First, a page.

His younger brother, Major Joseph Patrick Fogarty (1885–1954), OBE, MC, of the 21st Battalion (Australian Army Medical Corps), served in AIF, in the Middle East and France during World War I. His older brother, Sergeant Thomas Bernard Fogarty (60679), a lawyer, also enlisted (on 17 July 1918).[16]

Chris Fogarty, single, listing his occupation as grazier, enlisted in the First AIF on 26 February 1915. Having received officer training, he was promoted to Lieutenant on 22 April 1915, appointed to the 24th Battalion, AIF, and left Australia on 8 May 1915. He was killed, amongst 31 dead and 100 wounded, by a massive explosion caused by a Turkish shell barrage, on 29 November 1915, at Gallipoli. His brother, Joe, a Medical Officer with the Australian Army Medical Corps, was close at hand and heard the explosion:

    Fogarty's brother, Captain (later Major) Joseph Fogarty (a doctor with the Australian Army Medical Corps) also was at Gallipoli at the time and when he heard the carnage caused by this barrage, rushed to the scene and frantically searched for his brother's body.

    He found only a left foot and was able to identify it as his brother's because of a large bunion. That foot, all that remained of Chris Fogarty, is buried under the headstone featuring a cross and name. (Main and Allen, 2002, p. 65)

A brother in law, John Maurice Orr Colahan (1894-1917), son of Surgeon-Major-General John Colahan, M.D., was killed in action on 14 October 1917.[17][18]

Remembered[edit | edit source]

He is buried at the Lone Pine Cemetery, Gallipoli, Turkey; and his name is located at panel 101 in the Commemorative Area at the Australian War Memorial.

His parents installed a stained glass window in his memory at the Roman Catholic church, St Mary Star of the Sea, at West Melbourne.[19][20]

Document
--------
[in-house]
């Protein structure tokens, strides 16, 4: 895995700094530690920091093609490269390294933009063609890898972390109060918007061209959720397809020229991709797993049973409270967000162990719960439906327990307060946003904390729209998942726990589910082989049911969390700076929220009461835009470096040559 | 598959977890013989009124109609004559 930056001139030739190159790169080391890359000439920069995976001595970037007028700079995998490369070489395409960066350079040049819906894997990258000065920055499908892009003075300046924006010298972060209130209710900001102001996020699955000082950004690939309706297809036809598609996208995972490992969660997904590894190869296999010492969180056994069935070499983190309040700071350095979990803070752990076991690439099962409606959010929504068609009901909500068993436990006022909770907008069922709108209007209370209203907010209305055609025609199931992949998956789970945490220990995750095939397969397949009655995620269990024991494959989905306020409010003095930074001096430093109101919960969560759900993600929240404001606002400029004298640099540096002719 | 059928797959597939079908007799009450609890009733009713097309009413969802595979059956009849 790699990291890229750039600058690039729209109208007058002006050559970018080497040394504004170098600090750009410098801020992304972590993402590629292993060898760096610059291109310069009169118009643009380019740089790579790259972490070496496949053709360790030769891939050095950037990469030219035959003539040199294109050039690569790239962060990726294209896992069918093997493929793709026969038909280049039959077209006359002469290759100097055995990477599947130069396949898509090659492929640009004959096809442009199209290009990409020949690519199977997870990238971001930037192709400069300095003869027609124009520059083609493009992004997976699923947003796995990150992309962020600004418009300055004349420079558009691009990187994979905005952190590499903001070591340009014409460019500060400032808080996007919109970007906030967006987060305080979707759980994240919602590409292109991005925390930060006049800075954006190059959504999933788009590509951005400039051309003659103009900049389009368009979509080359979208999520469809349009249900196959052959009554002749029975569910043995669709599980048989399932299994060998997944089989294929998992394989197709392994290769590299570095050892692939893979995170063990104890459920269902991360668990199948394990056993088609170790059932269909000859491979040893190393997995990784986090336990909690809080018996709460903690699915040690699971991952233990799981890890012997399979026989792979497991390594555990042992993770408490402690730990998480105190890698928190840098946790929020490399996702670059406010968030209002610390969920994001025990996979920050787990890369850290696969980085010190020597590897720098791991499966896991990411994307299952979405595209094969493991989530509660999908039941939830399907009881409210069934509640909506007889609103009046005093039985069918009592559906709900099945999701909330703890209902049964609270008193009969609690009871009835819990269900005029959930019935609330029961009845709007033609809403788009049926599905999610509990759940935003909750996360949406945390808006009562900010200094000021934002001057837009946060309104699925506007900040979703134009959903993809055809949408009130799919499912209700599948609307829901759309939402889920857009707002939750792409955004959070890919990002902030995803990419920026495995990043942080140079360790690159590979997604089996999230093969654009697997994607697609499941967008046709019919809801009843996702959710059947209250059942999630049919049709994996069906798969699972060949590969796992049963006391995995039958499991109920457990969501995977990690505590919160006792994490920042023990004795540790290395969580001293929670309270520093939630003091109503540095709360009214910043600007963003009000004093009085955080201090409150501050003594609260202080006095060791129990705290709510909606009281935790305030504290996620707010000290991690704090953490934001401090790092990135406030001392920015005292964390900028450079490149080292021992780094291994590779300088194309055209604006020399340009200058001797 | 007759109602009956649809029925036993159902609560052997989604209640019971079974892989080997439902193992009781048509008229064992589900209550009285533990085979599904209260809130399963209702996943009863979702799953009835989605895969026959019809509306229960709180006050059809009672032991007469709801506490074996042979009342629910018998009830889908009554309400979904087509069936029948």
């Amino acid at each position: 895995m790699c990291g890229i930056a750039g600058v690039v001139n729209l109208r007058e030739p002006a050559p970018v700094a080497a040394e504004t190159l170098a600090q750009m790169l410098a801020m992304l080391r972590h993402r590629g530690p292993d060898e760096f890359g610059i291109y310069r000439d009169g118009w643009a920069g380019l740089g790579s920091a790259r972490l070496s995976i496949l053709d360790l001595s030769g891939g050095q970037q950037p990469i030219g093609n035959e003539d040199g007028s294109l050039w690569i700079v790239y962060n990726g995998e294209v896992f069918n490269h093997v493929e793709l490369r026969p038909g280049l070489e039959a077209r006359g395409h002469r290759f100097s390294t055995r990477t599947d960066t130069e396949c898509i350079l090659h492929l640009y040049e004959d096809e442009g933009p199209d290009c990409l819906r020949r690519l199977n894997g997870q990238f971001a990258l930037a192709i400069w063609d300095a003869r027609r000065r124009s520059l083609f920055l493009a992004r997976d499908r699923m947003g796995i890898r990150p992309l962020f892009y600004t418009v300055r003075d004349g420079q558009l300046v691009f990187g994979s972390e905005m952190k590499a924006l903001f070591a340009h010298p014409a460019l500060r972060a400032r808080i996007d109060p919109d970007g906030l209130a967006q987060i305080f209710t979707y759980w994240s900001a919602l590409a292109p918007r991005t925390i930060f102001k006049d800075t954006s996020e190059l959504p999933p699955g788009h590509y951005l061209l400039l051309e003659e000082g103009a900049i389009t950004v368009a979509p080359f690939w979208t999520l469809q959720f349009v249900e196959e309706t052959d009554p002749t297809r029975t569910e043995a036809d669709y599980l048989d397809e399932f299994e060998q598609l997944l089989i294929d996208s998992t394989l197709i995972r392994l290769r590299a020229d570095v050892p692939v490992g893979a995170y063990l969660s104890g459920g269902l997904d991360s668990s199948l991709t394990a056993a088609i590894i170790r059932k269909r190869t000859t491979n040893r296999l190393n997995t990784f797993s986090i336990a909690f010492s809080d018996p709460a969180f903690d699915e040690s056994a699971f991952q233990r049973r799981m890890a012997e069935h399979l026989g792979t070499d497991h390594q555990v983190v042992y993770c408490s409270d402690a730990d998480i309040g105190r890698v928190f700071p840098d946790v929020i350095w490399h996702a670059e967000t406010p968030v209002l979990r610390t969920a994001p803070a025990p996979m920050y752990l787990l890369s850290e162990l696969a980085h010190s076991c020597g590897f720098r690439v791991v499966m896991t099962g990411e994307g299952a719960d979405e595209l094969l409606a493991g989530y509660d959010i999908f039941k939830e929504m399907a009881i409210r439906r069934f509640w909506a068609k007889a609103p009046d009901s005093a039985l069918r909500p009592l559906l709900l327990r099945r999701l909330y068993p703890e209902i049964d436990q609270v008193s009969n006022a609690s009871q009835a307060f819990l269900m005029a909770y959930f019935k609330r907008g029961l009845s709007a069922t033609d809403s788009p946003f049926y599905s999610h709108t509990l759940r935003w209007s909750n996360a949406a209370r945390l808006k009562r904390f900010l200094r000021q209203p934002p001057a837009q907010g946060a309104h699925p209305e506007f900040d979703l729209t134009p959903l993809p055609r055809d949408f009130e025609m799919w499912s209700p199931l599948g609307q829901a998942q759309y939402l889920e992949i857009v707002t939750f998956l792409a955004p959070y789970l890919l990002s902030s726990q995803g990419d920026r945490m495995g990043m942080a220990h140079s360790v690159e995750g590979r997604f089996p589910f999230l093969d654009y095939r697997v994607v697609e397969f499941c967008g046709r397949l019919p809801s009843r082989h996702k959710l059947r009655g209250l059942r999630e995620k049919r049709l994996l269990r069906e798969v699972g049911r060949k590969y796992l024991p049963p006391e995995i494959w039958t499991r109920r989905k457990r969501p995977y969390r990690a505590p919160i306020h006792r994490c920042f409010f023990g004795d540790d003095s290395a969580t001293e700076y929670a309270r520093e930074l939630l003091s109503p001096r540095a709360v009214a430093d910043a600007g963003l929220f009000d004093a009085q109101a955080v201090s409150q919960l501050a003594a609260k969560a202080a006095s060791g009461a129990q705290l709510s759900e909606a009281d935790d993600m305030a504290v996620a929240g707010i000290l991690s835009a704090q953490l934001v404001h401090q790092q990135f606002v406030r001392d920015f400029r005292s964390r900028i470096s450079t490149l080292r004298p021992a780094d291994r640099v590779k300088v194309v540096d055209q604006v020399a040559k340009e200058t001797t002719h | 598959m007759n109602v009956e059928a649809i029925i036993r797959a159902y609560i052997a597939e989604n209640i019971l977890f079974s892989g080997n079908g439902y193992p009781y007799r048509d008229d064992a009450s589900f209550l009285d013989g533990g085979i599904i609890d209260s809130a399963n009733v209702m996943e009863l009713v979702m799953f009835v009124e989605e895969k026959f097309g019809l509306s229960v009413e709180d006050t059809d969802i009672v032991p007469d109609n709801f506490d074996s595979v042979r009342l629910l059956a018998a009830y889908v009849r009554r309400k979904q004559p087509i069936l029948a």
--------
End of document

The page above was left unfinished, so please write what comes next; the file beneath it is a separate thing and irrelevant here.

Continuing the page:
See also[edit | edit source]

Footnotes[edit | edit source]

  1. Fogarty—O'Connor, The Argus, (Saturday 15 May 1915), p.11.
  2. Catholic Soldier Killed: Lieut. A.C. (Chris.) Fogarty, The Tribune, (Thursday, 16 December 1915), p.4.
  3. As a Woman Views It: A Welcome Infant, The Graphic of Australia, (Friday, 24 March 1916), p13.
  4. Births: Fogarty, The Age, (Saturday, 11 March 1916), p.5.
  5. AFL Statistics: Tom Fogarty.
  6. AFL Statistics: John Fogarty.
  7. AFL Statistics: Chris Fogarty.
  8. AFL Statistics: Joe Fogarty.
  9. AFL Statistics: Tom Fogarty.
  10. Inter-University Sports: Arrival of the Victorians, The (Adelaide) Advertiser, (Wednesday, 8 August 1906), p.11.
  11. The Football Season: Opening Day's Games, The Argus, (Saturday, 2 May 1908), p.17.
  12. The three brothers had been granted clearances from Essendon on 29 April (Football: Permit Applications, The Argus, (Thursday, 30 April 1908), p.6.)
  13. Essendon's Even Side: Commencement Day, The Argus, (Monday, 4 May 1908), p.9.
  14. Football: Fourth Place Struggle: Collingwood v. University, The Argus, (Saturday, 27 August 1910), p.17.
  15. Observer, For the Finals: University Fail, The Argus, (Monday, 29 August 1910), p.6.
  16. World War I Service Record: Thomas Bernard Fogarty (613082)
  17. Roll of Honour: Gunner John Maurice Orr Colahan, Killed in Action, The Advocate, (Saturday, 17 November 1917), p.17.
  18. Latest News: Distinguished Visitors, The (Adelaide) Evening Journal, (Monday, 15 June 1896), p.2.
  19. Personal, The Argus, (Monday, 14 May 1917), p.6
  20. Victorian Heritage Database Report: Stained Glass Window at West Melbourne St. Mary's Star of the Sea Catholic Church.

Sources[edit | edit source]

External links[edit | edit source]